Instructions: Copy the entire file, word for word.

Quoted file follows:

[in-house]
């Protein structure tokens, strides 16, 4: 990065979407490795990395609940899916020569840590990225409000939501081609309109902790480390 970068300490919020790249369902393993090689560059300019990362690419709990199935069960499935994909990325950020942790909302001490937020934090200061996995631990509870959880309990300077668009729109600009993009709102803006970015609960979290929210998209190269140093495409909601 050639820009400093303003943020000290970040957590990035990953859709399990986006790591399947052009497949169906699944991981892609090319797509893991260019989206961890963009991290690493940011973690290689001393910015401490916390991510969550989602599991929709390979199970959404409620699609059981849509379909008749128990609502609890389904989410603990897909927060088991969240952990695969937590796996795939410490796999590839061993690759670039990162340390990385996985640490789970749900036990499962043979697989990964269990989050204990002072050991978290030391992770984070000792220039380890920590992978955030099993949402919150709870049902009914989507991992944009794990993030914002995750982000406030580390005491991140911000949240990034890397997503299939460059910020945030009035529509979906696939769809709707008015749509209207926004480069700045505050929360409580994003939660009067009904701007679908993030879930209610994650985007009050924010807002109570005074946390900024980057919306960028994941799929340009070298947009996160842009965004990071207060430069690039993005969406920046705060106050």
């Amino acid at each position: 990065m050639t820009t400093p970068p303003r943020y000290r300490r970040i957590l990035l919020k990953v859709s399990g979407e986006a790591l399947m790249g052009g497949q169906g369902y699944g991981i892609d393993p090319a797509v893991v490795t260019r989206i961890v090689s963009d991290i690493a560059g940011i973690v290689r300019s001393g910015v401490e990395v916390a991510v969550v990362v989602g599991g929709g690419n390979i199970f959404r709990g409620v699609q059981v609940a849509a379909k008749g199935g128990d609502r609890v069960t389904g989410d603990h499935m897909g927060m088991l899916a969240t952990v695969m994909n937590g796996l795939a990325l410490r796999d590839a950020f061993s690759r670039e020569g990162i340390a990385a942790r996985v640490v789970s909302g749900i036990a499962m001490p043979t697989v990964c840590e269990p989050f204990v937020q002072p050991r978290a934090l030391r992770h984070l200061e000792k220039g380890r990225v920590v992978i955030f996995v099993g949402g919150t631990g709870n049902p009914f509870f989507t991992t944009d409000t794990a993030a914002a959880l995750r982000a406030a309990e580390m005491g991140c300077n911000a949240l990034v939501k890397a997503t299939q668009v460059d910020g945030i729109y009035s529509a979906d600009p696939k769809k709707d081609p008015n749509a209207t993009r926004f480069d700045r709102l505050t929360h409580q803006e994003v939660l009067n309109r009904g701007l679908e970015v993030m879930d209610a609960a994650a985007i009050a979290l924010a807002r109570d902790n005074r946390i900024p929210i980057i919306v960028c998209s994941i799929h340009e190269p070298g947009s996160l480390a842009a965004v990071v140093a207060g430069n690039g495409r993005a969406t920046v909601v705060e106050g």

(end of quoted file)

[in-house]
């Protein structure tokens, strides 16, 4: 990065979407490795990395609940899916020569840590990225409000939501081609309109902790480390 970068300490919020790249369902393993090689560059300019990362690419709990199935069960499935994909990325950020942790909302001490937020934090200061996995631990509870959880309990300077668009729109600009993009709102803006970015609960979290929210998209190269140093495409909601 050639820009400093303003943020000290970040957590990035990953859709399990986006790591399947052009497949169906699944991981892609090319797509893991260019989206961890963009991290690493940011973690290689001393910015401490916390991510969550989602599991929709390979199970959404409620699609059981849509379909008749128990609502609890389904989410603990897909927060088991969240952990695969937590796996795939410490796999590839061993690759670039990162340390990385996985640490789970749900036990499962043979697989990964269990989050204990002072050991978290030391992770984070000792220039380890920590992978955030099993949402919150709870049902009914989507991992944009794990993030914002995750982000406030580390005491991140911000949240990034890397997503299939460059910020945030009035529509979906696939769809709707008015749509209207926004480069700045505050929360409580994003939660009067009904701007679908993030879930209610994650985007009050924010807002109570005074946390900024980057919306960028994941799929340009070298947009996160842009965004990071207060430069690039993005969406920046705060106050």
């Amino acid at each position: 990065m050639t820009t400093p970068p303003r943020y000290r300490r970040i957590l990035l919020k990953v859709s399990g979407e986006a790591l399947m790249g052009g497949q169906g369902y699944g991981i892609d393993p090319a797509v893991v490795t260019r989206i961890v090689s963009d991290i690493a560059g940011i973690v290689r300019s001393g910015v401490e990395v916390a991510v969550v990362v989602g599991g929709g690419n390979i199970f959404r709990g409620v699609q059981v609940a849509a379909k008749g199935g128990d609502r609890v069960t389904g989410d603990h499935m897909g927060m088991l899916a969240t952990v695969m994909n937590g796996l795939a990325l410490r796999d590839a950020f061993s690759r670039e020569g990162i340390a990385a942790r996985v640490v789970s909302g749900i036990a499962m001490p043979t697989v990964c840590e269990p989050f204990v937020q002072p050991r978290a934090l030391r992770h984070l200061e000792k220039g380890r990225v920590v992978i955030f996995v099993g949402g919150t631990g709870n049902p009914f509870f989507t991992t944009d409000t794990a993030a914002a959880l995750r982000a406030a309990e580390m005491g991140c300077n911000a949240l990034v939501k890397a997503t299939q668009v460059d910020g945030i729109y009035s529509a979906d600009p696939k769809k709707d081609p008015n749509a209207t993009r926004f480069d700045r709102l505050t929360h409580q803006e994003v939660l009067n309109r009904g701007l679908e970015v993030m879930d209610a609960a994650a985007i009050a979290l924010a807002r109570d902790n005074r946390i900024p929210i980057i919306v960028c998209s994941i799929h340009e190269p070298g947009s996160l480390a842009a965004v990071v140093a207060g430069n690039g495409r993005a969406t920046v909601v705060e106050g």